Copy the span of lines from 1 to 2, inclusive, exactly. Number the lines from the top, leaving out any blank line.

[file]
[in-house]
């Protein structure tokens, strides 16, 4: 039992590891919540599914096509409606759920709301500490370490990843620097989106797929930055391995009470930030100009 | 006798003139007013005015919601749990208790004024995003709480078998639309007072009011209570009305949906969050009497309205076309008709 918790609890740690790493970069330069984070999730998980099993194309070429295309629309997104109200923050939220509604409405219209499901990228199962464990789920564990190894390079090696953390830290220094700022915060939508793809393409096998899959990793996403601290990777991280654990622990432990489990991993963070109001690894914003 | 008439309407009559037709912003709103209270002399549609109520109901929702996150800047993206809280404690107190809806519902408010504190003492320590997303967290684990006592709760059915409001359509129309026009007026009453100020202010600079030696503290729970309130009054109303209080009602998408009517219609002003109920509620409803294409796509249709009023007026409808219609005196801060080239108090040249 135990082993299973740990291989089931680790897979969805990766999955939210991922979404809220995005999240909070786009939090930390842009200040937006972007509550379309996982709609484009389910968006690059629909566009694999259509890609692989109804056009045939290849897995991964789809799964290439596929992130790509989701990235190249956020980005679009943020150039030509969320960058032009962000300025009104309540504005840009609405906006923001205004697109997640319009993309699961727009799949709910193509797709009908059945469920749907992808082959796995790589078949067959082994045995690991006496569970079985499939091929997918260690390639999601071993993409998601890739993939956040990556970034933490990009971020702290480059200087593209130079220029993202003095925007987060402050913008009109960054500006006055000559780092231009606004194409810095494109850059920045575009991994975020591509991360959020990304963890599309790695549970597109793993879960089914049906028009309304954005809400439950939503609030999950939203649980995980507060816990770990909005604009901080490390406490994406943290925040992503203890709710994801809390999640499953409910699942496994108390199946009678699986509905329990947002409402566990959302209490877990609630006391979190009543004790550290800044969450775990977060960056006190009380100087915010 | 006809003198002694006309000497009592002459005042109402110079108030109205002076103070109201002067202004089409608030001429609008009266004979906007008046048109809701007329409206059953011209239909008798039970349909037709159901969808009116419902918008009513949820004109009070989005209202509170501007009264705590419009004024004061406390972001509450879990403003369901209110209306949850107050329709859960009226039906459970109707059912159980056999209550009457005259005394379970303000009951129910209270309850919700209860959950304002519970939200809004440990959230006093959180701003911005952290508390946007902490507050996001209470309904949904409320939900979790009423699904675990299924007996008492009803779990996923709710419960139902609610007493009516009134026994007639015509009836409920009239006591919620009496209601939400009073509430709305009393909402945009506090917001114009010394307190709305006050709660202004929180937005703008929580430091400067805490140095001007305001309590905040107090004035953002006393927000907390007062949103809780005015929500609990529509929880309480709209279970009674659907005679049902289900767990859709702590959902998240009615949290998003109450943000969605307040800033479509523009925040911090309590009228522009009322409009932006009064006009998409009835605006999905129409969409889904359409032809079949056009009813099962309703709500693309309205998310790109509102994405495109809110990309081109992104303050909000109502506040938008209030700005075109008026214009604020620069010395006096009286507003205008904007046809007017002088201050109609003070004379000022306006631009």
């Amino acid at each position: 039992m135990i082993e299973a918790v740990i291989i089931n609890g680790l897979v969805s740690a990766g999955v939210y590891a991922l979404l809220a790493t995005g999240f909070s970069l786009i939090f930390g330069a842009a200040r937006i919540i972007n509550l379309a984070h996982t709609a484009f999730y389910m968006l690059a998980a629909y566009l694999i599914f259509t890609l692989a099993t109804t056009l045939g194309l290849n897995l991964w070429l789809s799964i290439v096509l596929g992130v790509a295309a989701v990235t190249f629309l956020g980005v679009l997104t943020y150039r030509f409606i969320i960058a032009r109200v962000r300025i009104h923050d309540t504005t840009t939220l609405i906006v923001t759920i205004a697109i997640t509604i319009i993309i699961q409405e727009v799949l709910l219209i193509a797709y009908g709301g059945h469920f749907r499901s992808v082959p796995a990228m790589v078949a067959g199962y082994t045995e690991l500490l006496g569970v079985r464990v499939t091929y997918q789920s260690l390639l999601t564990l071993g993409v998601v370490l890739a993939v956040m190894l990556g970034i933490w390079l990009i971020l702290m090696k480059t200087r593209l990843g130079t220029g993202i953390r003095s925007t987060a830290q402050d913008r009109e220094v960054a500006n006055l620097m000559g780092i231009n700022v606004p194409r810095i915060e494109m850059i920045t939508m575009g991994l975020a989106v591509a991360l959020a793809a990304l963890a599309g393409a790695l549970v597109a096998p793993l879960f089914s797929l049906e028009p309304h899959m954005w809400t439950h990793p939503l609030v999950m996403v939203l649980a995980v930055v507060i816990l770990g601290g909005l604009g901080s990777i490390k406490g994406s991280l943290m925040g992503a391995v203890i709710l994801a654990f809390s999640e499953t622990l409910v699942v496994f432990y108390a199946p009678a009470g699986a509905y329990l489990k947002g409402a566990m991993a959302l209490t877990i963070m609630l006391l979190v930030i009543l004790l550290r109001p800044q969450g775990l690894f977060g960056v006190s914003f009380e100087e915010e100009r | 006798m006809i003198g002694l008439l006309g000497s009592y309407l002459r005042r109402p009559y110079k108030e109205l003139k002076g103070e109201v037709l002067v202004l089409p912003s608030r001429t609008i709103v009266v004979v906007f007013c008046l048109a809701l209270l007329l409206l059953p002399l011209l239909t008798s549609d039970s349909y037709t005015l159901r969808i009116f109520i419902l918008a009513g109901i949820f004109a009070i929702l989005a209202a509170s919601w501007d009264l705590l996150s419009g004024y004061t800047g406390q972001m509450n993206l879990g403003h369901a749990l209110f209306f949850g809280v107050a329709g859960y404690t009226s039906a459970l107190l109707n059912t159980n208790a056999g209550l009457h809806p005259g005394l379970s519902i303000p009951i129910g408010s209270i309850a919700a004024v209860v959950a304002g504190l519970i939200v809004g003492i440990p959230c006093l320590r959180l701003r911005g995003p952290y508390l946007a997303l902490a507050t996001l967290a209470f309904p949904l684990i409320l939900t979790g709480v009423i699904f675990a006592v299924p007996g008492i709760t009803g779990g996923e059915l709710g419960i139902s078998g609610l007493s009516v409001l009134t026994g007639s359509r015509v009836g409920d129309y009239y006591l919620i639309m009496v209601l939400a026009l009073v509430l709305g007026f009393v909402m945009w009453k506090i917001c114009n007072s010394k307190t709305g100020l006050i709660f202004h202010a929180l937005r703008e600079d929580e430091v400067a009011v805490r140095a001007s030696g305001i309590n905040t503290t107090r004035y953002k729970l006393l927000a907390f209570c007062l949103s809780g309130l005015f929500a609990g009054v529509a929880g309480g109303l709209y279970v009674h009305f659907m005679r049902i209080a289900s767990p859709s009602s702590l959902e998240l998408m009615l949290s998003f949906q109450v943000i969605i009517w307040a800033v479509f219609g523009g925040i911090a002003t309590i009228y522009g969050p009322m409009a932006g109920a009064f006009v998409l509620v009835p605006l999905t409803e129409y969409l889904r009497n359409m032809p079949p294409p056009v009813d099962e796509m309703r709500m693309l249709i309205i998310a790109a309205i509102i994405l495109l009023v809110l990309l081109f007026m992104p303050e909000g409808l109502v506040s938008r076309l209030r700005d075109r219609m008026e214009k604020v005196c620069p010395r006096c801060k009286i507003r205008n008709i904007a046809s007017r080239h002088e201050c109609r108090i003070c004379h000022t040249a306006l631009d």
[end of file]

[in-house]
């Protein structure tokens, strides 16, 4: 039992590891919540599914096509409606759920709301500490370490990843620097989106797929930055391995009470930030100009 | 006798003139007013005015919601749990208790004024995003709480078998639309007072009011209570009305949906969050009497309205076309008709 918790609890740690790493970069330069984070999730998980099993194309070429295309629309997104109200923050939220509604409405219209499901990228199962464990789920564990190894390079090696953390830290220094700022915060939508793809393409096998899959990793996403601290990777991280654990622990432990489990991993963070109001690894914003 | 008439309407009559037709912003709103209270002399549609109520109901929702996150800047993206809280404690107190809806519902408010504190003492320590997303967290684990006592709760059915409001359509129309026009007026009453100020202010600079030696503290729970309130009054109303209080009602998408009517219609002003109920509620409803294409796509249709009023007026409808219609005196801060080239108090040249 135990082993299973740990291989089931680790897979969805990766999955939210991922979404809220995005999240909070786009939090930390842009200040937006972007509550379309996982709609484009389910968006690059629909566009694999259509890609692989109804056009045939290849897995991964789809799964290439596929992130790509989701990235190249956020980005679009943020150039030509969320960058032009962000300025009104309540504005840009609405906006923001205004697109997640319009993309699961727009799949709910193509797709009908059945469920749907992808082959796995790589078949067959082994045995690991006496569970079985499939091929997918260690390639999601071993993409998601890739993939956040990556970034933490990009971020702290480059200087593209130079220029993202003095925007987060402050913008009109960054500006006055000559780092231009606004194409810095494109850059920045575009991994975020591509991360959020990304963890599309790695549970597109793993879960089914049906028009309304954005809400439950939503609030999950939203649980995980507060816990770990909005604009901080490390406490994406943290925040992503203890709710994801809390999640499953409910699942496994108390199946009678699986509905329990947002409402566990959302209490877990609630006391979190009543004790550290800044969450775990977060960056006190009380100087915010 | 006809003198002694006309000497009592002459005042109402110079108030109205002076103070109201002067202004089409608030001429609008009266004979906007008046048109809701007329409206059953011209239909008798039970349909037709159901969808009116419902918008009513949820004109009070989005209202509170501007009264705590419009004024004061406390972001509450879990403003369901209110209306949850107050329709859960009226039906459970109707059912159980056999209550009457005259005394379970303000009951129910209270309850919700209860959950304002519970939200809004440990959230006093959180701003911005952290508390946007902490507050996001209470309904949904409320939900979790009423699904675990299924007996008492009803779990996923709710419960139902609610007493009516009134026994007639015509009836409920009239006591919620009496209601939400009073509430709305009393909402945009506090917001114009010394307190709305006050709660202004929180937005703008929580430091400067805490140095001007305001309590905040107090004035953002006393927000907390007062949103809780005015929500609990529509929880309480709209279970009674659907005679049902289900767990859709702590959902998240009615949290998003109450943000969605307040800033479509523009925040911090309590009228522009009322409009932006009064006009998409009835605006999905129409969409889904359409032809079949056009009813099962309703709500693309309205998310790109509102994405495109809110990309081109992104303050909000109502506040938008209030700005075109008026214009604020620069010395006096009286507003205008904007046809007017002088201050109609003070004379000022306006631009």